VICTOR ANTONIO PARSONS; SHAWN JENSEN; STEVE SWARTZ; DUSTIN BRISLAN; SONIA RODRIGUEZ; CHRISTINA VERDUZCO; JACKIE THOMAS; JEREMY SMITH; ROBERT CARRASCO GAMEZ, Jr.; MARYANNE CHISHOLM; DESIREE LICCI; JOSEPH HEFNER; JOSHUA POLSON; CHARLOTTE WELLS; ARIZONA CENTER FOR DISABILITY LAW, Plaintiffs - Appellees,
CHARLES L. RYAN and RICHARD PRATT, Defendants - Appellants
As Amended April 24, 2015.
District of Arizona, Phoenix. D.C. No. 2:12-cv-00601-NVW.
For VICTOR ANTONIO PARSONS (-: #123589), SHAWN JENSEN (-: 32465), STEVE SWARTZ (-: 102486), DUSTIN BRISLAN, SONIA RODRIGUEZ, CHRISTINA VERDUZCO, JACKIE THOMAS, JEREMY SMITH, ROBERT CARRASCO GAMEZ, Jr., MARYANNE CHISHOLM, DESIREE LICCI, JOSEPH HEFNER, JOSHUA POLSON, CHARLOTTE WELLS, Plaintiffs - Appellees: Daniel Clayton Barr, Kirstin Tekakwitha Eidenbach, Amelia M. Gerlicher, Esquire, Attorney, Perkins Coie, Phoenix, AZ; David Cyrus Fathi, Director, ACLU-American Civil Liberties Union, Washington, DC; R. Scott Medsker, Jones Day, Washington, DC; Jennifer K. Messina, JONES DAY, New York, NY; Caroline Nason Mitchell, Esquire, Jones Day, San Francisco, CA; Dan Pochoda, ACLU of Arizona, Phoenix, AZ; Donald Specter, Esquire, PRISON LAW OFFICE, Berkeley, CA; John Laurens Wilkes, JONES DAY, Houston, TX; Corene Thaedra Kendrick, Attorney, Prison Law Office, Berkeley, CA.
For ARIZONA CENTER FOR DISABILITY LAW, Plaintiff - Appellee: Kirstin Tekakwitha Eidenbach, Attorney, Amelia M. Gerlicher, Esquire, Attorney, Perkins Coie, Phoenix, AZ; David Cyrus Fathi, Director, ACLU-American Civil Liberties Union, Washington, DC; Sarah E. Kader, Attorney, Arizona Center for Disability Law, Phoenix, AZ; Cathleen Marie Dooley, Attorney, Jose de Jesus Valdez Rico, Esquire, Arizona Center for Disability Law, Tucson, AZ; Corene Thaedra Kendrick, Attorney, Prison Law Office, Berkeley, CA.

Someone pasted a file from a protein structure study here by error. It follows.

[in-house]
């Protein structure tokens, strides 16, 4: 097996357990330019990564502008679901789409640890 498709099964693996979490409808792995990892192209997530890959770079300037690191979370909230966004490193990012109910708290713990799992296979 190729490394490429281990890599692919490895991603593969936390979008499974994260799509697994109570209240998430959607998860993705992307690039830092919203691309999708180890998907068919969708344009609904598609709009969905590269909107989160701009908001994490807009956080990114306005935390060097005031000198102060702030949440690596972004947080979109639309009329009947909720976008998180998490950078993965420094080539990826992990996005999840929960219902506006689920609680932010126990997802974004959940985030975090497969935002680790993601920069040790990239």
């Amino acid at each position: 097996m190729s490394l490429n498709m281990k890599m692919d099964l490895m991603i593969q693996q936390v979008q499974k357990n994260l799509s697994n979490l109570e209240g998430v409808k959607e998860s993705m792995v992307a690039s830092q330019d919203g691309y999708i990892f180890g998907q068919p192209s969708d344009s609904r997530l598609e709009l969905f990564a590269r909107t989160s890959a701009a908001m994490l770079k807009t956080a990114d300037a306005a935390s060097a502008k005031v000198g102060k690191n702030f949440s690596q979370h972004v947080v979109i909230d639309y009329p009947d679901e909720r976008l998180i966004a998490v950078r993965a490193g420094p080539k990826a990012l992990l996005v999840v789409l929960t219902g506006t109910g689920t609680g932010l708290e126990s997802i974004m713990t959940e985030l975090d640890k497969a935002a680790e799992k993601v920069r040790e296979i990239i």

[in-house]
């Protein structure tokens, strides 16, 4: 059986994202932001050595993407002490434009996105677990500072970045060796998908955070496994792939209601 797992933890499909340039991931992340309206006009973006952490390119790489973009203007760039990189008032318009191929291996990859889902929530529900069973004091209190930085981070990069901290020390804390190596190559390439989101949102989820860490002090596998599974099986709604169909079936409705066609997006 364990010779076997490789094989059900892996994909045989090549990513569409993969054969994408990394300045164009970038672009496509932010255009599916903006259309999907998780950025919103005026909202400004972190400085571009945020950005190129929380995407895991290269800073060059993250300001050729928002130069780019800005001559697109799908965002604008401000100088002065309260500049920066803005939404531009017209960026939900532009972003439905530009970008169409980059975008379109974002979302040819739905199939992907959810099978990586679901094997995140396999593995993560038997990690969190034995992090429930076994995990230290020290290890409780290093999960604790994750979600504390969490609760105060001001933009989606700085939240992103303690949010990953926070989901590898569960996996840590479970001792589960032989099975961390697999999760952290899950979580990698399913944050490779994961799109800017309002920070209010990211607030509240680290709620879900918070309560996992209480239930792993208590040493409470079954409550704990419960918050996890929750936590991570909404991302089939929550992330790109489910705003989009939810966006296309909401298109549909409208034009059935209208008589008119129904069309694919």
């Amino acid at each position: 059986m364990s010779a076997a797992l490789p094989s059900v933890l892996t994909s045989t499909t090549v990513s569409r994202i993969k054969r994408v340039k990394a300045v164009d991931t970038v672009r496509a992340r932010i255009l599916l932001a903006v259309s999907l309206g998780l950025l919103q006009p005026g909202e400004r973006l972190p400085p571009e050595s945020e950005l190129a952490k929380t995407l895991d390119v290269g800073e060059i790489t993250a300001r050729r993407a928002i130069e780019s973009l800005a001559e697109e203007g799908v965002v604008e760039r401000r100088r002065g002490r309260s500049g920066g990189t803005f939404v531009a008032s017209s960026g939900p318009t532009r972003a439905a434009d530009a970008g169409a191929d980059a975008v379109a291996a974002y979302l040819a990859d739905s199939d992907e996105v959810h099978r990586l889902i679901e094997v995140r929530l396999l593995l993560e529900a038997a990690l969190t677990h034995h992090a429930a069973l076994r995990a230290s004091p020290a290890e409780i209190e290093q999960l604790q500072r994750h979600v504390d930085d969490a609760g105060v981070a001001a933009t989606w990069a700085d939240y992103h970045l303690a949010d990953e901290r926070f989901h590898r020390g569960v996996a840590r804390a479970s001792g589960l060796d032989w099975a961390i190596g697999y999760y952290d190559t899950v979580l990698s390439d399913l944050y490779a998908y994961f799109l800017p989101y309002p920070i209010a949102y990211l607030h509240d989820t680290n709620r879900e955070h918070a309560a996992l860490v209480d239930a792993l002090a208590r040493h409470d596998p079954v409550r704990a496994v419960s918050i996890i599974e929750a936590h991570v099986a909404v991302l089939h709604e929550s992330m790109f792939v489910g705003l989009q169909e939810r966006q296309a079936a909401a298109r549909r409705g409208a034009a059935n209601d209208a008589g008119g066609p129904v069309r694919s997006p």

For CHARLES L. RYAN, RICHARD PRATT, Defendants - Appellants: Nicholas D. Acedo, Esquire, Attorney, Daniel Patrick Struck, Esquire, Managing Senior Counsel, Struck, Wieneke & Love, PLC, Chandler, AZ; Michael E. Gottfried, Arizona Attorney General's Office, Phoenix, AZ.
For AMERICAN FRIENDS SERVICE COMMITTEE, CENTER FOR CHILDREN'S LAW AND POLICY, CHILDREN'S RIGHTS, NATIONAL ALLIANCE ON MENTAL ILLNESS, THE ARC OF THE UNITED STATES, THE IMPACT FUND, THE NATIONAL CENTER FOR YOUTH LAW, THE NATIONAL DISABILITY RIGHTS NETWORK, THE NATIONAL IMMIGRANT JUSTICE CENTER, THE NATIONAL JUVENILE DEFENDER CENTER, THE PACIFIC JUVENILE DEFENDER CENTER, THE YOUTH LAW CENTER, Amici Curiae: Mark A. Chavez, Esquire, Counsel, Chavez & Gertler LLP, Mill Valley, CA.
Before: REINHARDT, NOONAN, and WATFORD, Circuit Judges. IKUTA, Circuit Judge, with whom KOZINSKI, O'SCANNLAIN, CALLAHAN, BEA, and M. SMITH, Circuit Judges, join, dissenting from the denial of rehearing en banc.
The panel voted to deny the petition for rehearing en banc; the petition was subsequently withdrawn. The full court was so notified.
A judge then requested a vote on whether to rehear the matter en banc. The matter failed to receive a majority of the votes of the nonrecused active judges in favor of en banc reconsideration. Fed. R. App. P. 35.
Judge Ikuta's dissent from denial of rehearing en banc is filed concurrently with this Order.
The mandate shall issue forthwith.
IKUTA, Circuit Judge, with whom KOZINSKI, O'SCANNLAIN, CALLAHAN, BEA, and M. SMITH, Circuit Judges, join, dissenting from the denial of rehearing en banc: